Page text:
UK must investigate Saudi Arabia's use of weapons in Yemen - new report
New report reveals damning evidence of war crimes during Saudi-led coalition
Attacks on city of Sa’da have killed 100 civilians, including 59 children - dead baby found in wreckage with dummy still in his mouth
Call on UK government to investigate whether UK weapons involved in killing civilians
Damning evidence of war crimes by the Saudi Arabia-led coalition - which is armed by countries including the UK and the USA - highlights the urgent need for an independent, effective investigation of violations and for the suspension of transfer of arms used in the attacks, said Amnesty International in a new report published today (7 October).
The 40-page report, ‘Bombs fall from the sky day and night’: Civilians under fire in northern Yemen, examines 13 deadly airstrikes by the coalition in the city of Sa’da in north-eastern Yemen between May and July this year, attacks which killed some 100 civilians, including 59 children. It also documents the use of internationally-banned cluster bombs.
More civilians have died as a result of coalition airstrikes than from any other cause during the Yemen conflict and Sa’da has suffered more destruction from airstrikes than any other city in the country. Amnesty’s report reveals a pattern of appalling disregard for civilian lives displayed by the Saudi Arabia-led military coalition which has declared the entire cities of Sa’da and nearby Marran - where tens of thousands of civilians live - military targets in violation of international law. In at least four of the airstrikes investigated by Amnesty, homes attacked were struck more than once, suggesting that they had been the intended targets despite no evidence they were being used for military purposes.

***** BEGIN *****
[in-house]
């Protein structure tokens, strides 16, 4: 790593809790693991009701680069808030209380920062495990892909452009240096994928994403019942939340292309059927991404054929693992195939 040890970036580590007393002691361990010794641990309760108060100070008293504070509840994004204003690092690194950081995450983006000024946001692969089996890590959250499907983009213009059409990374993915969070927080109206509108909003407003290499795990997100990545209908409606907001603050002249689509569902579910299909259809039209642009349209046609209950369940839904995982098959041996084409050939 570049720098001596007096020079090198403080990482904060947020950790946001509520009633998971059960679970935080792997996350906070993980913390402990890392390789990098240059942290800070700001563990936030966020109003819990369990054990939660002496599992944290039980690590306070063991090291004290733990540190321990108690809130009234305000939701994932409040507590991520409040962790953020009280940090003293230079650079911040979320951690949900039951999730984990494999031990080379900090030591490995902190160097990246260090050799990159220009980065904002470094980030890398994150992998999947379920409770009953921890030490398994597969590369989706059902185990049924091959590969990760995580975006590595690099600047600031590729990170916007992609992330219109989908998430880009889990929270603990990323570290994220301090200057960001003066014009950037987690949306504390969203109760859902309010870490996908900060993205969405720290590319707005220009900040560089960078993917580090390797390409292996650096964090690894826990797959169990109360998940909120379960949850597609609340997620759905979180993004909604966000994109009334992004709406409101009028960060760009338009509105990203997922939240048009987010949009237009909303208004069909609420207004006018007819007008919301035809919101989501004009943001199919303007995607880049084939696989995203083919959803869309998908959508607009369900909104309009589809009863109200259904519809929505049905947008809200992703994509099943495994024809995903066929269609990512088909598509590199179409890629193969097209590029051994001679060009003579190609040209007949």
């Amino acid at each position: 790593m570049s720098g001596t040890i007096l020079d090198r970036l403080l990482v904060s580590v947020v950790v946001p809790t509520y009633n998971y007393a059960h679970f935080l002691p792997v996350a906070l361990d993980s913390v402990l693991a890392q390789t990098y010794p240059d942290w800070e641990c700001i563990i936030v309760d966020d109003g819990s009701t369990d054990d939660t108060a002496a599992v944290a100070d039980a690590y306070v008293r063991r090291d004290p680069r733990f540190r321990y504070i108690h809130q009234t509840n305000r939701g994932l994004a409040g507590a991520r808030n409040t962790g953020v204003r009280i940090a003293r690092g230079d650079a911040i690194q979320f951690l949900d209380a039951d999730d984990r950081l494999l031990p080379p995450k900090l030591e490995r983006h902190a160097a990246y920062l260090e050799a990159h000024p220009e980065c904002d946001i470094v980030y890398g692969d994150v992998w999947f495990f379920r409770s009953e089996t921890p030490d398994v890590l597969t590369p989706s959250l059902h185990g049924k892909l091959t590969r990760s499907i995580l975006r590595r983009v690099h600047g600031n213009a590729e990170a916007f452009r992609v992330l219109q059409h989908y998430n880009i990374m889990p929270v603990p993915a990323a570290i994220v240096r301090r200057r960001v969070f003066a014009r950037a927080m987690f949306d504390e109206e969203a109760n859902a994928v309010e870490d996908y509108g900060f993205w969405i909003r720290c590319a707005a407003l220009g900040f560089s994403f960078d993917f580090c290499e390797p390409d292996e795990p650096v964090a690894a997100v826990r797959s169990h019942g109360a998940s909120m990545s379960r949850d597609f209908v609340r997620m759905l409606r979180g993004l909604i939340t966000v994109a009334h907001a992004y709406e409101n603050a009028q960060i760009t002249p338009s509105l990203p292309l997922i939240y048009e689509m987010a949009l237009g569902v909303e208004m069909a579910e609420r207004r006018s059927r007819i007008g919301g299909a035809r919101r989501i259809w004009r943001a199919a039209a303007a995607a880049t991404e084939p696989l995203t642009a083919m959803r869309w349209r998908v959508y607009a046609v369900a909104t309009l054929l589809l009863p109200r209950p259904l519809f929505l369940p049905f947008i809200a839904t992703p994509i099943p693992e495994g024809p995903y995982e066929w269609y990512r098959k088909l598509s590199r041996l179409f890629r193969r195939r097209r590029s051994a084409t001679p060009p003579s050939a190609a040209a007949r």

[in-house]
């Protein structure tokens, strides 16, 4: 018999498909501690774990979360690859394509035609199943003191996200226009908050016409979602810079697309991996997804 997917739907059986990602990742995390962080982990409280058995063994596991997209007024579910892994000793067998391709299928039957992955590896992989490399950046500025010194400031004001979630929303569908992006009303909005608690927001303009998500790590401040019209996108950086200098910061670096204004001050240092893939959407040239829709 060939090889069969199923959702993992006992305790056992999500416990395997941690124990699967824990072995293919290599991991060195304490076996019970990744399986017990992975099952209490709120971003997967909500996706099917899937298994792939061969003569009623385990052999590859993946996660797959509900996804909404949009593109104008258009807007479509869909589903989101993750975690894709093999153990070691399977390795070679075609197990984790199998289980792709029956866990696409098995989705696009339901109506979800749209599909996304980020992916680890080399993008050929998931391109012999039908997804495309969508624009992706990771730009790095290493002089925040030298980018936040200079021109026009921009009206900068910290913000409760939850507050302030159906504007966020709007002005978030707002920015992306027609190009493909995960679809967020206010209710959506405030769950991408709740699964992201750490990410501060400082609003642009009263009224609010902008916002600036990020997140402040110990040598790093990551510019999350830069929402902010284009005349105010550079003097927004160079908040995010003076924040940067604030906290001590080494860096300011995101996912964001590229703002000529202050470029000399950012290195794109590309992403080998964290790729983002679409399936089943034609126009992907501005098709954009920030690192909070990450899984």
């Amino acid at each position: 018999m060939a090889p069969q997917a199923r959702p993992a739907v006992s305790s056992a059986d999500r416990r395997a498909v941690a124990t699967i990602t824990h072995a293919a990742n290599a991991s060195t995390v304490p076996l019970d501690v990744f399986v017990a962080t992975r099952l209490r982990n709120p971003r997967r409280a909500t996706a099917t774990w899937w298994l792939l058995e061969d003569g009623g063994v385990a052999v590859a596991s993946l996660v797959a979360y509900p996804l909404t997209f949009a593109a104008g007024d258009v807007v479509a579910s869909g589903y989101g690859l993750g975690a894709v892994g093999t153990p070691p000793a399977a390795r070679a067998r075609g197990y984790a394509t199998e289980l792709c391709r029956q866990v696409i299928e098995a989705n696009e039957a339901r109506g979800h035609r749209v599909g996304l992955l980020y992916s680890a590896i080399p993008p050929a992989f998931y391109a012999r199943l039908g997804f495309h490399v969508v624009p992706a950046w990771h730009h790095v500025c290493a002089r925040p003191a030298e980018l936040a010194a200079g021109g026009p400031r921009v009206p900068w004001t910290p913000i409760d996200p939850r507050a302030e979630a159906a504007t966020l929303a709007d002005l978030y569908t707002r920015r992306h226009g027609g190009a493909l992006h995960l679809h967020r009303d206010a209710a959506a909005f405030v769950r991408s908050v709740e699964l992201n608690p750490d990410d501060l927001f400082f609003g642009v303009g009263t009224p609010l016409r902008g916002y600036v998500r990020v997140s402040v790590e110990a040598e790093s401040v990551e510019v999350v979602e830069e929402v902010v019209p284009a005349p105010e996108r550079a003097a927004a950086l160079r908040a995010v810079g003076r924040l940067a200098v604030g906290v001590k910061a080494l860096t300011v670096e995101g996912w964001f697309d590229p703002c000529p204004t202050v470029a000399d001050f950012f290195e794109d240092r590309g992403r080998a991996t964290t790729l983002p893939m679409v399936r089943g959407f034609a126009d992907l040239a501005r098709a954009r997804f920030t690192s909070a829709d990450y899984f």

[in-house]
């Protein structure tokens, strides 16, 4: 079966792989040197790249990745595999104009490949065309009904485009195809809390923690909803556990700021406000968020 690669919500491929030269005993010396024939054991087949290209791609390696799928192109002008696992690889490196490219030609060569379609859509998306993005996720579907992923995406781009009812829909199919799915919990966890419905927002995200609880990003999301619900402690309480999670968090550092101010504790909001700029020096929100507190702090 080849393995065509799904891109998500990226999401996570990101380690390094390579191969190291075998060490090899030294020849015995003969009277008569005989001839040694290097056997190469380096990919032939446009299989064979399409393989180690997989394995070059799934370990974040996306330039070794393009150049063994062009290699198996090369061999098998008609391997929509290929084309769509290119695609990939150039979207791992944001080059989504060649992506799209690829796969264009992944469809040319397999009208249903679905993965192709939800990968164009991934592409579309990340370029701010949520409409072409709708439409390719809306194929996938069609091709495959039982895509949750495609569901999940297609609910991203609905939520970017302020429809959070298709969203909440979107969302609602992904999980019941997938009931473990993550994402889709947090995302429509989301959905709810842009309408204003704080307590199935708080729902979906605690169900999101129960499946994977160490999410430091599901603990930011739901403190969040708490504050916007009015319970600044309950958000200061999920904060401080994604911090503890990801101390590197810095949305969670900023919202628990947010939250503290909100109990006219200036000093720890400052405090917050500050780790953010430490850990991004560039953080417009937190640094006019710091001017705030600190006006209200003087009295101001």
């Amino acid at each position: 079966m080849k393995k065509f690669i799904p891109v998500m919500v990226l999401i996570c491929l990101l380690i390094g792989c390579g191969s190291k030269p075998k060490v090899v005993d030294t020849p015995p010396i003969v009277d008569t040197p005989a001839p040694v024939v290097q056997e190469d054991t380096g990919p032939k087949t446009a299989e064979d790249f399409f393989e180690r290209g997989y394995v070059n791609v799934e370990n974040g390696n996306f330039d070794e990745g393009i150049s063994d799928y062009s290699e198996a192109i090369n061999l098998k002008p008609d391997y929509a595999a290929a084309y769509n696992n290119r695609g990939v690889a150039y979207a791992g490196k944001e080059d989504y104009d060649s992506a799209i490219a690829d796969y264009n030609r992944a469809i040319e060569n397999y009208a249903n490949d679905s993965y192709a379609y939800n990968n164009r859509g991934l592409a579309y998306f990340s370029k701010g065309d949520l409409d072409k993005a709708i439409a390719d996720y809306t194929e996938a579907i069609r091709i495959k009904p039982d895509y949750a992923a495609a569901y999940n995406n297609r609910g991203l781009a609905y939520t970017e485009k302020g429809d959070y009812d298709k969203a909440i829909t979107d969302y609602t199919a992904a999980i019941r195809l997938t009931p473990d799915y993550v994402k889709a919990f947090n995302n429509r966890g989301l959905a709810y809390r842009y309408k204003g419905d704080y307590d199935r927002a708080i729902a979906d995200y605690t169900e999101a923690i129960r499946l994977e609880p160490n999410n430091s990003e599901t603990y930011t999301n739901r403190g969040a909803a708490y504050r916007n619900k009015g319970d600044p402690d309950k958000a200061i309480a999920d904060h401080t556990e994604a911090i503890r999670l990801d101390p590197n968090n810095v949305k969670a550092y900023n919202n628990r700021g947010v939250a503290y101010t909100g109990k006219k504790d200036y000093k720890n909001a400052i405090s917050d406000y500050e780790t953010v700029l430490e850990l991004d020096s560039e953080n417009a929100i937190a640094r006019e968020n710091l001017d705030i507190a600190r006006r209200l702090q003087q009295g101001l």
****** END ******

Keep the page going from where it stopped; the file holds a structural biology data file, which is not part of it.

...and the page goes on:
UK’s role as major arms supplier to Saudi Arabia
The UK, a major supplier of arms and other military equipment to Saudi Arabia, has recently diverted a consignment of 500-pound “Paveway IV” bombs to Saudi Arabia. The weapons are used by Tornado and Typhoon fighter jets, both of which are manufactured and supplied to Saudi Arabia by the UK arms company BAE Systems. The Tornado and Typhoon jets have been used by Saudi Arabia in its military operations in Yemen. When pressed on the matter, UK ministers have said that Saudi Arabia has provided it with “assurances” of their proper use.
Amnesty International UK’s Arms Control Programme Director Oliver Sprague said:
“The UK government has previously claimed its arms are being properly used in Yemen, but what on earth is it basing this on? It seems to be no more than claims from the Saudi Arabian authorities themselves.
“With mounting evidence of the reckless nature of the Saudi-led coalition’s bombing campaign in Yemen, the government must urgently investigate whether UK-supplied weaponry has killed civilians in places like Sa’da.”
Children among the dead
In one airstrike - on 13 June at a home in Dammaj valley in al-Safra - coalition forces killed eight children and two women from the same family, and injured seven other relatives. Abdullah Ahmed Yahya al-Sailami, whose one-year-old son was among those killed, said:
“There were 19 people in the house when it was bombed. All but one were women and children. The children who would usually be outside during the day were in the house because it was lunchtime. They were all killed or injured. One of the dead was a 12-day-old baby.”